Those People

Image of Those People
Author(s): 
Release Date: 
June 11, 2019
Publisher/Imprint: 
Berkley
Pages: 
368
Reviewed by: 

The perfect book for anyone who has ever experienced living on the same street as The Neighbor from Hell, Those People poses the question: How far would you go to get rid of a homeowner you believe is destroying your neighborhood? Once all your legal options are exhausted, what would you do?

British author Louise Candlish writes what is described as “domestic suspense,” a misnomer if ever there was one, as there is nothing placid or homey about the reaction of a domestic society under threat.

Lowland Way is a peaceful, beautiful, upper middle-class street in London, where everyone gets along, all the houses are kept in pristine condition, with top-rated schools nearby for the neighborhood’s gently raised children. To live on Lowland Way is a much desired goal for those seeking a suburban paradise.

Anthony, nicknamed Ant, and Emily Kendall are a young couple with an infant son, Sam, whose semi-detached home is a financial stretch for them, but they are pleased to live on Lowland Way—until they return from holiday to find they have new neighbors.

Ralph and Naomi Morgan, the movers and shakers of Lowland Way, live next door to Ralph’s brother, Finn, and his wife, Tess. Ralph and Naomi find life as perfect as anybody could wish for—until the neighbors move in.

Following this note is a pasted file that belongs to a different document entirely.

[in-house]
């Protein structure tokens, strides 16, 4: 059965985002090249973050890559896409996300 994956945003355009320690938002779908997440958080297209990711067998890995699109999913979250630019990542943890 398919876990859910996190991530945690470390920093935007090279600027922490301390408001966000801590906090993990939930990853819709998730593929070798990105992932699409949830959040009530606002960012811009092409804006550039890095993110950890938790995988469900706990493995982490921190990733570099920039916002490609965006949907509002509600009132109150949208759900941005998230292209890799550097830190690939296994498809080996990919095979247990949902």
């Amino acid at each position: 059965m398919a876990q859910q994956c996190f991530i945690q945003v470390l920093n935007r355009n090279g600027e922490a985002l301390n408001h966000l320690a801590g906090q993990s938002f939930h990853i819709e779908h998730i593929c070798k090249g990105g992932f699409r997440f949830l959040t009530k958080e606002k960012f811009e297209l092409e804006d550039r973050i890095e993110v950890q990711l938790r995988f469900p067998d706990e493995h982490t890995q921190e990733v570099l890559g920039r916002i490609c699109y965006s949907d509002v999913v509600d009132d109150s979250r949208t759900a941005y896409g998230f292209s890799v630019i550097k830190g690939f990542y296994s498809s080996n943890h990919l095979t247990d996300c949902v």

Tess is best described as the salt of the earth, willing to help out her neighbors whenever she can. Tess is not quite as placid as she seems. She walks Naomi’s dogs every morning, picks up the kids in the afternoon, but is beginning to feel she is being taken advantage of. There is also the fact that Ralph is always urging Finn to quit his job and become his partner.

Tess feels that Naomi and Ralph are managing hers and Finn’s lives too much. “It wasn’t that Tess disliked Ralph and Naomi, because she liked them very much—most of the time. It was that she worried about being subsumed by them.”

Tess wants to move to another neighborhood, something Finn is against. In addition to getting away from Naomi’s and Ralph’s well-meaning meddling in their lives, they would also be getting away from the new neighbors.

Sissy Watkins, who has lived on Lowland Way the longest, runs a bed and breakfast in her home as a way to supplement her income after a bitter divorce. A sweet-natured woman who loves the neighborhood, her son and his pregnant girlfriend, and in turn is loved by the neighbors, Sissy’s life is slowly being destroyed by the new neighbors as her B and B receives bad reviews on the Internet because of the new neighbors.

Darren and Jodie Booth are the new neighbors. Loud, boorish, and uncouth, they play their heavy metal music at ear-splitting levels that keep Ant’s and Emily’s baby awake and screaming until the early hours of the morning. When Ant asks Darren and Jodie to turn down the music, they turn it up instead.

“He hurried back to the new neighbors’ door, but his hammering was either inaudible to them or ignored.”